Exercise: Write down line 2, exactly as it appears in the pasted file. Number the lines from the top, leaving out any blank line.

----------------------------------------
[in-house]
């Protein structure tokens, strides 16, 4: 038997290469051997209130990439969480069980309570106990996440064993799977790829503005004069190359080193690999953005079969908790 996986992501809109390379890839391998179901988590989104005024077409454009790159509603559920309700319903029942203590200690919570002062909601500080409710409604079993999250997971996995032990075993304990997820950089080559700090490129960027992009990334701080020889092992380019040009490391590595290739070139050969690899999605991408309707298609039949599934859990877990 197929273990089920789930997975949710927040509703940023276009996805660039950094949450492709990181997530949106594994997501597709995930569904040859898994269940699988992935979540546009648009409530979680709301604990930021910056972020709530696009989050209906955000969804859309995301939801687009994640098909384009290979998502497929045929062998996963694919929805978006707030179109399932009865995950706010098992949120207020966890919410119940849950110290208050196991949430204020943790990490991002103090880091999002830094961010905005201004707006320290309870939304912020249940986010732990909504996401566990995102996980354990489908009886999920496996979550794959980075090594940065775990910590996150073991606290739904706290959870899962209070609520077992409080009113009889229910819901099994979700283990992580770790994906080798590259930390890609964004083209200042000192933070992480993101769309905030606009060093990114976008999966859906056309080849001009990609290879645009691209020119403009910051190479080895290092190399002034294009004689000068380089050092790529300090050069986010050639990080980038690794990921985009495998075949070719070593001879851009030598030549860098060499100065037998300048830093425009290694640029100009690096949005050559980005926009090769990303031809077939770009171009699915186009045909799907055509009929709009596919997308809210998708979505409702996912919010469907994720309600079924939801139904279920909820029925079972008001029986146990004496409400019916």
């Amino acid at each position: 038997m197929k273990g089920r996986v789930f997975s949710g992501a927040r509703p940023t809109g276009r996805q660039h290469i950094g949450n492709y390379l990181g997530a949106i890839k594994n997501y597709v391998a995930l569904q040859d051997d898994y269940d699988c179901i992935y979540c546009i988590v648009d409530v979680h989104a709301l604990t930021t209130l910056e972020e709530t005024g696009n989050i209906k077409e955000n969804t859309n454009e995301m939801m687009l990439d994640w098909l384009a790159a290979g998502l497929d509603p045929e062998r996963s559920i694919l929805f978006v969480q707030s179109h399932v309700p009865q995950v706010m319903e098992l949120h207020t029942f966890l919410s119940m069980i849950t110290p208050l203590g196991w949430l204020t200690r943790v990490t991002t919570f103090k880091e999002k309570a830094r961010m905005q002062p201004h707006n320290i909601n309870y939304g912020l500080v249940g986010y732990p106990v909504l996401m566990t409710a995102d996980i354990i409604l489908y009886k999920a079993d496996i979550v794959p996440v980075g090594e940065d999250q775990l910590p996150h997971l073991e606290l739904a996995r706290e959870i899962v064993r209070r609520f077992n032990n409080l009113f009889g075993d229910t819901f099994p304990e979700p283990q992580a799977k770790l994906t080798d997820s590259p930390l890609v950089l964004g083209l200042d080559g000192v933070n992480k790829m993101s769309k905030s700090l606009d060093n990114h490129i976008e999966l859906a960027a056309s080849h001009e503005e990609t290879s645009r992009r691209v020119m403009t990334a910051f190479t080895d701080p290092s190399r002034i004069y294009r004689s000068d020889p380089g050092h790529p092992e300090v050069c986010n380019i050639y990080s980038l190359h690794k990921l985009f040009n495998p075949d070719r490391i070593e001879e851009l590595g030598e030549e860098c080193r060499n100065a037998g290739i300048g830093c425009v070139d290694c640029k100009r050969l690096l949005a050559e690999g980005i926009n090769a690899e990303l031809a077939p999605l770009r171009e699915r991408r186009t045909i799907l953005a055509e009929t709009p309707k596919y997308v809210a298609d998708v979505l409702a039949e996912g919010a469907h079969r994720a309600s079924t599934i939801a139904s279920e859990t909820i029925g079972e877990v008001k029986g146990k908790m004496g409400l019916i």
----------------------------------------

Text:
């Protein structure tokens, strides 16, 4: 038997290469051997209130990439969480069980309570106990996440064993799977790829503005004069190359080193690999953005079969908790 996986992501809109390379890839391998179901988590989104005024077409454009790159509603559920309700319903029942203590200690919570002062909601500080409710409604079993999250997971996995032990075993304990997820950089080559700090490129960027992009990334701080020889092992380019040009490391590595290739070139050969690899999605991408309707298609039949599934859990877990 197929273990089920789930997975949710927040509703940023276009996805660039950094949450492709990181997530949106594994997501597709995930569904040859898994269940699988992935979540546009648009409530979680709301604990930021910056972020709530696009989050209906955000969804859309995301939801687009994640098909384009290979998502497929045929062998996963694919929805978006707030179109399932009865995950706010098992949120207020966890919410119940849950110290208050196991949430204020943790990490991002103090880091999002830094961010905005201004707006320290309870939304912020249940986010732990909504996401566990995102996980354990489908009886999920496996979550794959980075090594940065775990910590996150073991606290739904706290959870899962209070609520077992409080009113009889229910819901099994979700283990992580770790994906080798590259930390890609964004083209200042000192933070992480993101769309905030606009060093990114976008999966859906056309080849001009990609290879645009691209020119403009910051190479080895290092190399002034294009004689000068380089050092790529300090050069986010050639990080980038690794990921985009495998075949070719070593001879851009030598030549860098060499100065037998300048830093425009290694640029100009690096949005050559980005926009090769990303031809077939770009171009699915186009045909799907055509009929709009596919997308809210998708979505409702996912919010469907994720309600079924939801139904279920909820029925079972008001029986146990004496409400019916």